Thank you all for the wonderful emails and voicemails and FB messages. I love hearing from you and I appreciate you all. I'm sorry I am not always able to respond to each message individually! I wish I could! And if I don't respond, or if it takes me a long time to respond, I promise that it is not personal, and it's not because you said or did anything wrong. It is because I am overwhelmingly busy at times, with things like:

- scheduling appointments
- emailing/calling my surgeon, nurse, hospital social worker, etc, to ask questions, get more details on my path report, update them on which vitamins i'm taking, etc
- talking with other breast cancer survivors
- talking with my insurance company, and regularly updating my income information so that my insurance continues
- talking with my various employers, to make changes to my schedule as necessary (due to upcoming surgery)
- doing the lengthy intake paperwork for Sojourns
- sleeping extra, so that i stay as healthy as possible before surgery
- thoroughly cleaning my room and the house, to prepare for the weeks after surgery when i won't be able to do so
- trying to find an inexpensive front-closure sports bra to wear after surgery, because i've been told i'll need it
- trying to get my xmas shopping, etc. done
- reading the STACKS AND STACKS of info all of the various doctors/hospital employees have given me - articles, pamphlets, copies of my tests, newsletters from BC survivor groups, financial aid info, and on and on
- researching BC even more, by reading books and websites and talking with other survivors, to make informed decisions about my treatment
- trying to get organized, by making a phone/email list of all of my different health care providers, getting a folder to put all of my medical records into, writing to-do lists and lists of questions i need to ask and who to direct these questions to, etc
- working as much as possible to make more money NOW in preparation for the weeks when i'll be unable to work
- Googling "foods high in potassium" and then grocery shopping for those foods, because my bloodwork showed that i'm low in potassium

It's a lot to be dealing with. So if I don't call you back or email you back, it doesn't mean I don't like you! I SWEAR! :)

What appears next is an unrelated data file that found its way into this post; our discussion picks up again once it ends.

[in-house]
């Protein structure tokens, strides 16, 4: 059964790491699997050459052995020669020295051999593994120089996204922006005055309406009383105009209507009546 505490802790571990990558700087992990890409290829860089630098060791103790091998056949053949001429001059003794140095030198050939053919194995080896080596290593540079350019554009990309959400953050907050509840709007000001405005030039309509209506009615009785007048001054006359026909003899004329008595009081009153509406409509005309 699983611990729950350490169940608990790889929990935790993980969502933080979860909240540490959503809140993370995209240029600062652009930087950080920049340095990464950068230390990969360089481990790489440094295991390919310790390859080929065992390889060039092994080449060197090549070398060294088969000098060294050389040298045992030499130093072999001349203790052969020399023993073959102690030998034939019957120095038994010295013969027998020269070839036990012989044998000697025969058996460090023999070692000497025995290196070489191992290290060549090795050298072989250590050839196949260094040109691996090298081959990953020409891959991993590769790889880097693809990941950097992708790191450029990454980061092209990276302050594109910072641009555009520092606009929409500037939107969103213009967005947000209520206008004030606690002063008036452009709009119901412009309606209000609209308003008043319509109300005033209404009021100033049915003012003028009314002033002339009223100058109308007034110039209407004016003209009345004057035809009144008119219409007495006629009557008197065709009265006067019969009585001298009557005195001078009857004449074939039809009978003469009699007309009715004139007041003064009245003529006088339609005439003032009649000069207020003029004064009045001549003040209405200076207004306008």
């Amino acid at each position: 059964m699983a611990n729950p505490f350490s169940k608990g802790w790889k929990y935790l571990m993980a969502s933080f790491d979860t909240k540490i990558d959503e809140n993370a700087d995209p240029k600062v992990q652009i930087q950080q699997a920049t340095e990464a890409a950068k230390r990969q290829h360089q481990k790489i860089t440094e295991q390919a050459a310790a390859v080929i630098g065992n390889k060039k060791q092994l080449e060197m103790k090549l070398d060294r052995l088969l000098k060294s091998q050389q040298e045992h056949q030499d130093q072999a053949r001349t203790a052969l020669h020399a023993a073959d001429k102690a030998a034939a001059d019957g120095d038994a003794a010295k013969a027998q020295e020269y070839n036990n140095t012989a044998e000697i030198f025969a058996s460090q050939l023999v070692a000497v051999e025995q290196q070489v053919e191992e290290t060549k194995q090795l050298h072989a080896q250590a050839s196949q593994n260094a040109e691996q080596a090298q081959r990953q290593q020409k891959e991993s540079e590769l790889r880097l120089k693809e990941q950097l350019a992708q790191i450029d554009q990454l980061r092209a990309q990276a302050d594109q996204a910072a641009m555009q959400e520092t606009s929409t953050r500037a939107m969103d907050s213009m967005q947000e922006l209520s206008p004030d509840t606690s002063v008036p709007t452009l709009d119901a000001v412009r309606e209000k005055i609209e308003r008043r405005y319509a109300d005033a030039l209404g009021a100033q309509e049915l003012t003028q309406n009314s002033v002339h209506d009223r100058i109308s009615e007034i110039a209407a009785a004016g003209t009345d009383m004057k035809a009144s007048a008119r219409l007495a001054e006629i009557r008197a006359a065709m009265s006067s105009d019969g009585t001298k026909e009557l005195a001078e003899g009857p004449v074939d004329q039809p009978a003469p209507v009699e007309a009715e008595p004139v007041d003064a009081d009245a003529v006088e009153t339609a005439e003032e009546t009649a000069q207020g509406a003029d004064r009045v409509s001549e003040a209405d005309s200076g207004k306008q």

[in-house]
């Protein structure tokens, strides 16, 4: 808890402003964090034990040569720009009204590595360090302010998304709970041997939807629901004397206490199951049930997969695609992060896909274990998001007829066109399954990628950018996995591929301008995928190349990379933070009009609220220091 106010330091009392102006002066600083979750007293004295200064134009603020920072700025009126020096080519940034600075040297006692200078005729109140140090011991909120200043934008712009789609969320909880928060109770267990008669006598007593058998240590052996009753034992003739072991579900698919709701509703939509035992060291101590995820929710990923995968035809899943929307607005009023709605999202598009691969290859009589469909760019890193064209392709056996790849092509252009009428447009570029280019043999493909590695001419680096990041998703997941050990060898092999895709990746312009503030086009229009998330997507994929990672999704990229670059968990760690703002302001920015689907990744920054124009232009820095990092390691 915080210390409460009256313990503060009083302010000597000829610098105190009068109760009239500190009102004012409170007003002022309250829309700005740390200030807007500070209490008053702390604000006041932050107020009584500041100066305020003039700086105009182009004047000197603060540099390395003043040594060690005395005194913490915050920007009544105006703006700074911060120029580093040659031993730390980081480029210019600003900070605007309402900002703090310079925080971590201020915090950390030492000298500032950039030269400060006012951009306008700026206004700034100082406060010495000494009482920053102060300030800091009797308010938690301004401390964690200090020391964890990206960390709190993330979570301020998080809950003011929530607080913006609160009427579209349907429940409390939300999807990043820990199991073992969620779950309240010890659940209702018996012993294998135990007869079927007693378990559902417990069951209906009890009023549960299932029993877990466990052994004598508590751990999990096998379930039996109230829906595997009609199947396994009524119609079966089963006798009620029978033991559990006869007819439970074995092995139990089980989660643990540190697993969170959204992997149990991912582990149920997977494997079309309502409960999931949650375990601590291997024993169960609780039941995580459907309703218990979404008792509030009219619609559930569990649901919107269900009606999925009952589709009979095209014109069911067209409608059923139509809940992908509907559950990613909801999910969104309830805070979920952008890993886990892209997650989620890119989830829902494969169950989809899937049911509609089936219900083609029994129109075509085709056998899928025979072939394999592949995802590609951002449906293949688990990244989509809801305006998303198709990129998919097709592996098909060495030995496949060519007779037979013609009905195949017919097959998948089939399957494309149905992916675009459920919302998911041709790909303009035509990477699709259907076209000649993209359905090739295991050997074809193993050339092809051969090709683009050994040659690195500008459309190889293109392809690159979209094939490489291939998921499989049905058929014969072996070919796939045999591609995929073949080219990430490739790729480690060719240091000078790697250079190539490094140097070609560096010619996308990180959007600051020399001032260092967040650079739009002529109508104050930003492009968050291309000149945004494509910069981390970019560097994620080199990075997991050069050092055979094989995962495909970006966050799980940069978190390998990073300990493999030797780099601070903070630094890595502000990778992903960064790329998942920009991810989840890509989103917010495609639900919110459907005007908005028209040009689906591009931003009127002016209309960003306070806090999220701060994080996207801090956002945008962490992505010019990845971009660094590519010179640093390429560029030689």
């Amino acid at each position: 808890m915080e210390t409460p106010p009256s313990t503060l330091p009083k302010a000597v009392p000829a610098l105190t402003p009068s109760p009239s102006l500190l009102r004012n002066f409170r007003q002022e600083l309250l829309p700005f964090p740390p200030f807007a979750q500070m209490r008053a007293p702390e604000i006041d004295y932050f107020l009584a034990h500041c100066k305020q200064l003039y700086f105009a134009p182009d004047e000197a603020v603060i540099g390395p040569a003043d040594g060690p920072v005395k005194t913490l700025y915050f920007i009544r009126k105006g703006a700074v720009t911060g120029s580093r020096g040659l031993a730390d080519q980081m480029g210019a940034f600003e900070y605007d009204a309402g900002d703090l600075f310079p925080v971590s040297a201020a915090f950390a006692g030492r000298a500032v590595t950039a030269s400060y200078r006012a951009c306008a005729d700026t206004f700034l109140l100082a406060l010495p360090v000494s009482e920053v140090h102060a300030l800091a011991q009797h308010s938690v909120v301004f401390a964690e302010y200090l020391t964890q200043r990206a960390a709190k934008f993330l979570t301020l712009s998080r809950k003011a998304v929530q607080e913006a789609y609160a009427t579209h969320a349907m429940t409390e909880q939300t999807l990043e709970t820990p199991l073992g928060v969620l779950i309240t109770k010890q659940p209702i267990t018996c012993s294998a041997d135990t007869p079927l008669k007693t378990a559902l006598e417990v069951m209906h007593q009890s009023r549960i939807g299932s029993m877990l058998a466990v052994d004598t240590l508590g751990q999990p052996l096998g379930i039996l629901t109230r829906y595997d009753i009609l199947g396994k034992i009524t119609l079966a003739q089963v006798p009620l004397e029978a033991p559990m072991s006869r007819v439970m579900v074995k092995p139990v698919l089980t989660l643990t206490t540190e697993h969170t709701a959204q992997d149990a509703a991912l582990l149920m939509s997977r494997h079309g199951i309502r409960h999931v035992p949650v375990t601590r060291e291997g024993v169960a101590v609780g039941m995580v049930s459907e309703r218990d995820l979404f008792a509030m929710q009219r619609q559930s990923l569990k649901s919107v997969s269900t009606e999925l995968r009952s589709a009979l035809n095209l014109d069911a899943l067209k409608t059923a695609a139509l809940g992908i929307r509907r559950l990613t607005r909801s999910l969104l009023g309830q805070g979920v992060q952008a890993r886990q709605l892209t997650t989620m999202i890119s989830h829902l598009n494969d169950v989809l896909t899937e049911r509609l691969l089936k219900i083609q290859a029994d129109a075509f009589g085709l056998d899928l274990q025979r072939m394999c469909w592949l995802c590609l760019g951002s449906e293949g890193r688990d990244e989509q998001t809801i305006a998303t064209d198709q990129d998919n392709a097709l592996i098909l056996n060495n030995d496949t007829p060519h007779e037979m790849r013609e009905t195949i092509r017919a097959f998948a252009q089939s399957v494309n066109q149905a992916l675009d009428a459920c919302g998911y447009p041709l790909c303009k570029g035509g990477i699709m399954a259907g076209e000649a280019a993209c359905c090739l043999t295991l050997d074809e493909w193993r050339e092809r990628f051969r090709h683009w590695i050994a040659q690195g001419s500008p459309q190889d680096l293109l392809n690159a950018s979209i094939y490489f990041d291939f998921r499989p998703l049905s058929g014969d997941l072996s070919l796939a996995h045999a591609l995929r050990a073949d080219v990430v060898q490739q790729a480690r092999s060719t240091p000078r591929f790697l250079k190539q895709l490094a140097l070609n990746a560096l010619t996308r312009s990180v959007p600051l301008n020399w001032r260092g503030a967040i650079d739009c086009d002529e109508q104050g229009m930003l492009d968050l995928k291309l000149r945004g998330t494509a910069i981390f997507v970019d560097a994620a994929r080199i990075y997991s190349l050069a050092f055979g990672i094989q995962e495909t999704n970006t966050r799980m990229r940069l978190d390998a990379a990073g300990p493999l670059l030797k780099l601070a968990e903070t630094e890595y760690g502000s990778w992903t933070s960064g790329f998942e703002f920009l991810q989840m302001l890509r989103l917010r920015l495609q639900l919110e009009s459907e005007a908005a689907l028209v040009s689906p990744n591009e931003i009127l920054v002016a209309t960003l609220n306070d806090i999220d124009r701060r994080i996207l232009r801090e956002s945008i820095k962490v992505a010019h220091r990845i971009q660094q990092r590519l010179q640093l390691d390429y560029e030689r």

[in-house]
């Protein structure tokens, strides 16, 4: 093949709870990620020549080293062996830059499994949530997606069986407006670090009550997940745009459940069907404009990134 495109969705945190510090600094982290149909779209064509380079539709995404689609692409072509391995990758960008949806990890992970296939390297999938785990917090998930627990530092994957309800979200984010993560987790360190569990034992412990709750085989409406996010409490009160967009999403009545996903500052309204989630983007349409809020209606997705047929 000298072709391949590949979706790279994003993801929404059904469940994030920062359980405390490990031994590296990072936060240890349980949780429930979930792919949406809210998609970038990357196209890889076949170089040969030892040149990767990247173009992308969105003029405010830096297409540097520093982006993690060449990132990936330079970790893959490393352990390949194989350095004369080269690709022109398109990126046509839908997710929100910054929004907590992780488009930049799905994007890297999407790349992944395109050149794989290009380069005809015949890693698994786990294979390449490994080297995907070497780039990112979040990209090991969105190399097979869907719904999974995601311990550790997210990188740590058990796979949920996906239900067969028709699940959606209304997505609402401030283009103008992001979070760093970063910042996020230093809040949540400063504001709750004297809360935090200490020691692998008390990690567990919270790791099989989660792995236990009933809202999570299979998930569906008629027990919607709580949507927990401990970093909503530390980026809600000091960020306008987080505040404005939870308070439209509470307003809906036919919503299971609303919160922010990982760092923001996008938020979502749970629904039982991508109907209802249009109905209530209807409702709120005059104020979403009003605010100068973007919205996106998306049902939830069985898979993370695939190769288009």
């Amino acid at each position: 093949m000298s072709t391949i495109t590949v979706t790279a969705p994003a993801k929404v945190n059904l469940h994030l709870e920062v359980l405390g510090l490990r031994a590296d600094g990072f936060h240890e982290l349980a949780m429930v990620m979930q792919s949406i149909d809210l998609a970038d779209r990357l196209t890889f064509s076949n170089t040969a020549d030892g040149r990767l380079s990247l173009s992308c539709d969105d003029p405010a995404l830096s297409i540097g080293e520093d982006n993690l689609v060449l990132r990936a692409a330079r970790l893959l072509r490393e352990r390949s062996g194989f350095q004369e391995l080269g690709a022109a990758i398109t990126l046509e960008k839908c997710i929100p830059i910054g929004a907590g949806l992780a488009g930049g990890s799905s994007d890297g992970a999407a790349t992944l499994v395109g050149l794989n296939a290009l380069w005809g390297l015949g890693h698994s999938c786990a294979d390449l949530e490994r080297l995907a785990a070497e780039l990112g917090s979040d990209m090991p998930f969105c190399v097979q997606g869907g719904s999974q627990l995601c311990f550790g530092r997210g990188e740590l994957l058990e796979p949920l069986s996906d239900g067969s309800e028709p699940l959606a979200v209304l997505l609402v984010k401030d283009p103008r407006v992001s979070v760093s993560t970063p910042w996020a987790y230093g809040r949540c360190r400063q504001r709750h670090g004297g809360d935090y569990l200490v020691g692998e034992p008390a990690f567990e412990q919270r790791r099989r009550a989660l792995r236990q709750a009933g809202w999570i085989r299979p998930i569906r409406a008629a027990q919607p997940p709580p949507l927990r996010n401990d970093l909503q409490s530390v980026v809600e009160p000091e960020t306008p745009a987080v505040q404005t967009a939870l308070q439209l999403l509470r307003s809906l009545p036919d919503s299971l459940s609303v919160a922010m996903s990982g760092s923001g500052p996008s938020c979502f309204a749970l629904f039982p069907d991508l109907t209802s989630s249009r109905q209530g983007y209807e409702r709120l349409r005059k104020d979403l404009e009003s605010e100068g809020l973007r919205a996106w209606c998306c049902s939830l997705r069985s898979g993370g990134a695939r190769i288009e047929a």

EDITED TO ADD:
Some of you have tried to leave comments on my blog and it hasn't worked. Blogger does seem to make it more complicated than it needs to be! It will ask you which "identity" you want to post with. If you are already logged into something like Google, go with that. But it may be easiest to just post as "anonymous" - but please sign your name so I know who you are! :) ALSO - when you first click the submit button, it will give you a PREVIEW of your comment, and won't actually post it until you AGAIN click "publish comment." Hope that helps!

Saturday, December 5, 2009

Rough Night

I had a good day, but now I'm having a bit of a rough night, and I'm not quite sure why. My head and neck are very achey, the way it has felt on those 2 or 3 occasions when I've fallen off the trapeze, only this time I didn't. I wasn't even ON a trapeze. I can't think of anything that happened to my head/neck to make me feel this way!

Or maybe it's the snow that's getting me down. First snow of the year, and most people I know are giddy because of it. Most people I know don't start to hate snow until it's March or April and there's just too much of it and it's gray and slushy and everyone's impatient for spring. But I hate every stupid flake of it from day one!

Thursday, December 3, 2009

[New Hospital] Visit

I'm exhausted and this will be short. My mom and I got up at 5:30 am to drive to the hospital, and didn't get home till about 2:45 pm, so it's already been a 9-hour day and I have to go to work in half an hour. Aaahhh!

SURGERY DATE: JANUARY 5

Today I got a chest X-Ray, bloodwork, a brief physical, mammo twice, and an ultrasound. I met with a nurse, social worker, and surgeon. I am tired and on information overload!!

Brief synopsis -
X-Ray - super quick and easy, and everything looks normal/healthy.
Bloodwork - also super quick and easy, and surprisingly did not hurt. I have great veins! Everything came back normal, except I'm a little low on potassium. Okay, so more bananas.